Posted on February 4, 2014 by Frances Tse
New BASIX targets – No change to housing affordability?
The NSW Department of Planning and Infrastructure has published new Building Sustainability Index (‘BASIX‘) targets for public comment. The NSW Government’s view is that the new BASIX targets will not affect housing affordability. However, a newspaper article from the Sydney Morning Herald on 21 January 2014 does not agree.
The BASIX scheme was introduced in 2004 to regulate water and energy efficiency of residential buildings. The scheme requires new residential development to achieve certain targets for reduced water and energy consumption and greenhouse gas emissions against a NSW average benchmark.
The current BASIX targets require up to a 40% reduction in potable water consumption and greenhouse gas emissions and minimum standards for thermal performance levels.
The proposed new BASIX targets will require:
- up to 50% reduction in water consumption for detached houses, attached houses and low-rise buildings,
- up to 45% reduction in water consumption for mid-rise buildings,
- up to 50% reduction in greenhouse gas emissions for detached houses, attached houses and low-rise buildings,
- up to 45% reduction in greenhouse gas emissions for mid-rise and high-rise buildings, and
- an increased stringency for thermal comfort equivalent to an increase of approximately one star under the Nationwide House Energy Rating Scheme.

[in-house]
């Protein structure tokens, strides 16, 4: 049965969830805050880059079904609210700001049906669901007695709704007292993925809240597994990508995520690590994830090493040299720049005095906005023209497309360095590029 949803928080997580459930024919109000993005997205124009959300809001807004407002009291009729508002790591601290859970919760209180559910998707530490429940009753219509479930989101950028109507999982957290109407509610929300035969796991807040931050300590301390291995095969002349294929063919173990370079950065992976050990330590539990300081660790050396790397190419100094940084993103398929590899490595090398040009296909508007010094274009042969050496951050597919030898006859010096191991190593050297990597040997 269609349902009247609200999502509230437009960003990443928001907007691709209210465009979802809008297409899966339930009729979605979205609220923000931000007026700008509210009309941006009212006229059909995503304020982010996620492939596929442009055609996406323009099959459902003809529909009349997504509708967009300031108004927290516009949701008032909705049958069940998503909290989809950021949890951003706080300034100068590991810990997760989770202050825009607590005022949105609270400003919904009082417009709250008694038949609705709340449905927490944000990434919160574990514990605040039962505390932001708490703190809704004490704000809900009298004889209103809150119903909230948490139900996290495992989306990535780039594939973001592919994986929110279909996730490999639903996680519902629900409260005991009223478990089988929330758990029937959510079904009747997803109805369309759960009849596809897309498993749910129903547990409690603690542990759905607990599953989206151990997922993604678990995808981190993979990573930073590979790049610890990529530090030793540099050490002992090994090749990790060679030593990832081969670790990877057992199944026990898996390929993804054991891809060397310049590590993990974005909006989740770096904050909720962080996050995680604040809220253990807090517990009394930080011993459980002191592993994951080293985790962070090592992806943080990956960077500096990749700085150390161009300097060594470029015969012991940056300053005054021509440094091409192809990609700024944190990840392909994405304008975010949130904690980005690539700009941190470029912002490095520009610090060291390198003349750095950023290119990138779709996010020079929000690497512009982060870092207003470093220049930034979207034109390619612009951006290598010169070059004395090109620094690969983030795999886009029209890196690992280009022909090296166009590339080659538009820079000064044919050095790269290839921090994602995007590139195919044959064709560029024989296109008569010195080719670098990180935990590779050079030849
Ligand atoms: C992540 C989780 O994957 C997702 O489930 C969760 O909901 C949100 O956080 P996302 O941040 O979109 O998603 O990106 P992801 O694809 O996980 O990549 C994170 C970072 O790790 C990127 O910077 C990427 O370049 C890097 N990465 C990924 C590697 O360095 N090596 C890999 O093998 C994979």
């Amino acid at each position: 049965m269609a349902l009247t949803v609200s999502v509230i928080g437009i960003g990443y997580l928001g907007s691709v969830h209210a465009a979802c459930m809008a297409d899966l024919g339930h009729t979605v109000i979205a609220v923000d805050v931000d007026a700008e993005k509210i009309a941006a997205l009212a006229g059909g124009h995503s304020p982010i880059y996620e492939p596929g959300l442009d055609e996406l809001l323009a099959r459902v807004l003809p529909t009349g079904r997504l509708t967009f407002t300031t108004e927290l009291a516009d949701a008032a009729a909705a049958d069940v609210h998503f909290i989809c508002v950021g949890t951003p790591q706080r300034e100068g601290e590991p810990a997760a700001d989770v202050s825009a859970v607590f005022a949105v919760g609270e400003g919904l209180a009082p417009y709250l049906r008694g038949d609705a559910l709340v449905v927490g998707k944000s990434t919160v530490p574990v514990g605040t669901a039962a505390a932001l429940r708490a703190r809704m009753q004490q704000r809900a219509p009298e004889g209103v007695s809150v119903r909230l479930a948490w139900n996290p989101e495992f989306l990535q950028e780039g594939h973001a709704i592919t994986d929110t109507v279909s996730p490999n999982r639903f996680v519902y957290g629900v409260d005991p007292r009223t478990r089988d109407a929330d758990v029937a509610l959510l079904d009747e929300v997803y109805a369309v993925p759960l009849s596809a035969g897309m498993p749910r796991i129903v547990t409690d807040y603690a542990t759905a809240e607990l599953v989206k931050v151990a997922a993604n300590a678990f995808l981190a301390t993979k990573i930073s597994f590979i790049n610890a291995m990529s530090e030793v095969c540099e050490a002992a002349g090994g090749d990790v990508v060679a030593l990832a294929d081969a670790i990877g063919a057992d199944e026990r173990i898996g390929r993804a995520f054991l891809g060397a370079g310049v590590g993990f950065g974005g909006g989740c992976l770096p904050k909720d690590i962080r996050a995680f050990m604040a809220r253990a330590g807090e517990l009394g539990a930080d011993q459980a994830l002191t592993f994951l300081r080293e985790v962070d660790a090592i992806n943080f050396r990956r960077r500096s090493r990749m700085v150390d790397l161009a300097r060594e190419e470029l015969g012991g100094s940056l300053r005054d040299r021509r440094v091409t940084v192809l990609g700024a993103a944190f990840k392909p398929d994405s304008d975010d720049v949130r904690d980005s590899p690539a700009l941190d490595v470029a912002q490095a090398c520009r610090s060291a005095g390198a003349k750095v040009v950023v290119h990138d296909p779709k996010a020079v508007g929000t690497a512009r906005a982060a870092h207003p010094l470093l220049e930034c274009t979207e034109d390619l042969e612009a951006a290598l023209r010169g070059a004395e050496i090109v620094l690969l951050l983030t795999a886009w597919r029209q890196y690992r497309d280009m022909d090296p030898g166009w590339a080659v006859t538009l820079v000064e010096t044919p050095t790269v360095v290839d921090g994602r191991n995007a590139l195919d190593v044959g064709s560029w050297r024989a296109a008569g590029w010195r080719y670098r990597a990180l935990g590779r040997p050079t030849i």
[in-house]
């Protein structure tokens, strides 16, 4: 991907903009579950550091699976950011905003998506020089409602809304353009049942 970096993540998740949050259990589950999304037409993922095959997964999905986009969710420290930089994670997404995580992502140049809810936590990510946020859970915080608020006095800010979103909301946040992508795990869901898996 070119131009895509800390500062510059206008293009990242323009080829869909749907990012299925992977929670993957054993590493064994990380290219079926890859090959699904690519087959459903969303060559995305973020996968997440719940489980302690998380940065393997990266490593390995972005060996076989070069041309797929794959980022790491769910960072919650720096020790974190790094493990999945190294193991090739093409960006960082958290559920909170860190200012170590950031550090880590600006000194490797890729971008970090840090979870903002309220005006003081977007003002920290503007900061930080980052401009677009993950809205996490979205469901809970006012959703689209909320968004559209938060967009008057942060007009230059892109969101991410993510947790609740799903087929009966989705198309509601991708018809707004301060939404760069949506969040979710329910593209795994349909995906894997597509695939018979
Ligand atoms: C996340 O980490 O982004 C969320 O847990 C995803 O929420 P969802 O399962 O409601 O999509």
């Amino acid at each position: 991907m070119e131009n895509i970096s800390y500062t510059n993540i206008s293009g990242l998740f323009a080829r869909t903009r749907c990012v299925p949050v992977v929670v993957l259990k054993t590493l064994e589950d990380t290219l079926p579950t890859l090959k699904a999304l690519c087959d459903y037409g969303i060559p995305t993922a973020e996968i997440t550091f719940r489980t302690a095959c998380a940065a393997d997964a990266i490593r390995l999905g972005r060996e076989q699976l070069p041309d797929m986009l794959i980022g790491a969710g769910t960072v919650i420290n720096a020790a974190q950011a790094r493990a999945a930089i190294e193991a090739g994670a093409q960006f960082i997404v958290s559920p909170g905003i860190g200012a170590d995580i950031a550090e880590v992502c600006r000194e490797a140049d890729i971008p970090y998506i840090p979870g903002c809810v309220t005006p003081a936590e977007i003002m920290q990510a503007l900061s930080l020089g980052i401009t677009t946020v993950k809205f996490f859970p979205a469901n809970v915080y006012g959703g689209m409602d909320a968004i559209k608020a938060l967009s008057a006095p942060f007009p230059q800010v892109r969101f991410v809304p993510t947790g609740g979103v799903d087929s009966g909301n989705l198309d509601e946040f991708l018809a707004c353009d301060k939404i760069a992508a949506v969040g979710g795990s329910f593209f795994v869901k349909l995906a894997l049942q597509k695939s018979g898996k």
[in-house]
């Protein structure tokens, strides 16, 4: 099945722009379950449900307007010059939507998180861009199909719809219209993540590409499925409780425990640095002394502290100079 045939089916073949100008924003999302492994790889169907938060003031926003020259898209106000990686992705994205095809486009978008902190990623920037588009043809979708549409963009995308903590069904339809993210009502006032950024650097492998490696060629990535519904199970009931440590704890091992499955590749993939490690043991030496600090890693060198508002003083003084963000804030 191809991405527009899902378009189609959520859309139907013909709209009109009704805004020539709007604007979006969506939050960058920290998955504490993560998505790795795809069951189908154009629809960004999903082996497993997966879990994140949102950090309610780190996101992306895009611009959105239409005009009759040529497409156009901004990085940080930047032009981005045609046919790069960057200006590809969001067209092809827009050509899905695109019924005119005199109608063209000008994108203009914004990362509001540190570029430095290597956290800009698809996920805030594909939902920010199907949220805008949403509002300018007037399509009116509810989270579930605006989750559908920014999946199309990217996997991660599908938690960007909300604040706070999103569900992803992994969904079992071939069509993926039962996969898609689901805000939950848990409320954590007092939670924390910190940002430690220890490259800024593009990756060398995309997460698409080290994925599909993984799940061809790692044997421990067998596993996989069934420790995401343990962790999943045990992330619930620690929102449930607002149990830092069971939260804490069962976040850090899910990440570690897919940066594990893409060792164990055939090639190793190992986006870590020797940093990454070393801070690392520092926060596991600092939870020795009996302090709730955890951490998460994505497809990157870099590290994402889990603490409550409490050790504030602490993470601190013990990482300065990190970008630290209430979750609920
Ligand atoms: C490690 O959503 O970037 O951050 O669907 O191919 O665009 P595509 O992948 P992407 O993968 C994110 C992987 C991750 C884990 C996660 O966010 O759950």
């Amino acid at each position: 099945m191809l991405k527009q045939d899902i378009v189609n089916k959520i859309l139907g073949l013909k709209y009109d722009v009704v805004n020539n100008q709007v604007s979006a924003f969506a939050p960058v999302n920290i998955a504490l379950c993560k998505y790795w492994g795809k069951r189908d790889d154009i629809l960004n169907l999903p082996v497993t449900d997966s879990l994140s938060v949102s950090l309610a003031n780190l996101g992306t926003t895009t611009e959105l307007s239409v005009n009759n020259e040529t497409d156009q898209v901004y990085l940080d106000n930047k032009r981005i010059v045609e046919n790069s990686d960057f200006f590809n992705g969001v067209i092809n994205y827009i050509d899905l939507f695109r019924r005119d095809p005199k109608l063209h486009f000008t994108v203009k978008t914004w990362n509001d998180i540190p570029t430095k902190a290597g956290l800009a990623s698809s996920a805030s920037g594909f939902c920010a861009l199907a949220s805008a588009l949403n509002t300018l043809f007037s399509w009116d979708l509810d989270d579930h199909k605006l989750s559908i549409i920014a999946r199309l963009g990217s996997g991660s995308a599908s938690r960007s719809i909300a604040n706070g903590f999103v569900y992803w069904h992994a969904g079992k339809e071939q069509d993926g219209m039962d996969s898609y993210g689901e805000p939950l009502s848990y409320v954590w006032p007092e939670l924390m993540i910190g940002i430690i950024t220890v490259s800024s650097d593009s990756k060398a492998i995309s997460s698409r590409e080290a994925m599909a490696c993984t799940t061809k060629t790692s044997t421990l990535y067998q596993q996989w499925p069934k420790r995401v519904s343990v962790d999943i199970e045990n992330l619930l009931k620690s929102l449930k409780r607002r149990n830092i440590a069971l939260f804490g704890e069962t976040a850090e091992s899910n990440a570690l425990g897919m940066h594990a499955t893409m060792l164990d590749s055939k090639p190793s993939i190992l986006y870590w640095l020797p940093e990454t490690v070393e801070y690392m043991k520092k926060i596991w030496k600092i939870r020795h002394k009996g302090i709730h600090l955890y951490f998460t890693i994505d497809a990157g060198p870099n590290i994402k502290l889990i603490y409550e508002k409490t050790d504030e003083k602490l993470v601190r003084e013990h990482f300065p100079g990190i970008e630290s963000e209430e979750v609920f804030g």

The NSW Government states that the new targets will:
- ensure that more people can live in water and energy efficient homes,
- ensure that housing is well adapted for future weather conditions,
- encourage building professionals to adopt more sustainability technologies and improved design practices, and
- provide a net financial benefit to the NSW community of over $511 million and reduce our impact on the environment.
Importantly, while the NSW Government estimates that new BASIX targets will increase design and construction costs of an average house by $4,069.00, it states that “The changes to BASIX targets will not affect housing affordability, because any additional household costs will be offset by lower utility bills“. That is, an estimated saving of $7,254.00 over the life of a building (assumed to be 40 years).
This is different to a view expressed in the Sydney Morning Herald on 21 January 2014 titled ‘Cost increases as BASIX rule revisions hit home’ which states that home builders will need to pay up to $8,000.00 more to comply with the new targets and that taking into account the low interest rates for mortgages, there would actually be an $8 per year loss even after factoring in the utility bill savings estimated by the NSW Government.
As stated in the ‘Cost Benefit Analysis of Proposed BASIX Stringency Changes’ prepared by The Allen Consulting Group which supports the proposed BASIX target changes and which is also on public exhibition, the proposed changes to BASIX may result in an increase in up-front costs for house purchasers while providing benefits of lower energy and potable water use which accrue over time.
It therefore seems that while there is little doubt the new BASIX targets would benefit the environment, opinions differ on whether there will be negative impacts on housing affordability.
If one considers housing affordability on the basis of up-front house prices, both the newspaper article and the Cost Benefit Analysis agree that the change to BASIX targets will likely impact detrimentally on housing affordability.
However, if one considers housing affordability on the basis of costs over the life of a building, then the change to BASIX targets may or may not benefit housing affordability.
Submissions on the proposed changes to the BASIX target may be made to the NSW Department of Planning and Infrastructure until 14 February 2014.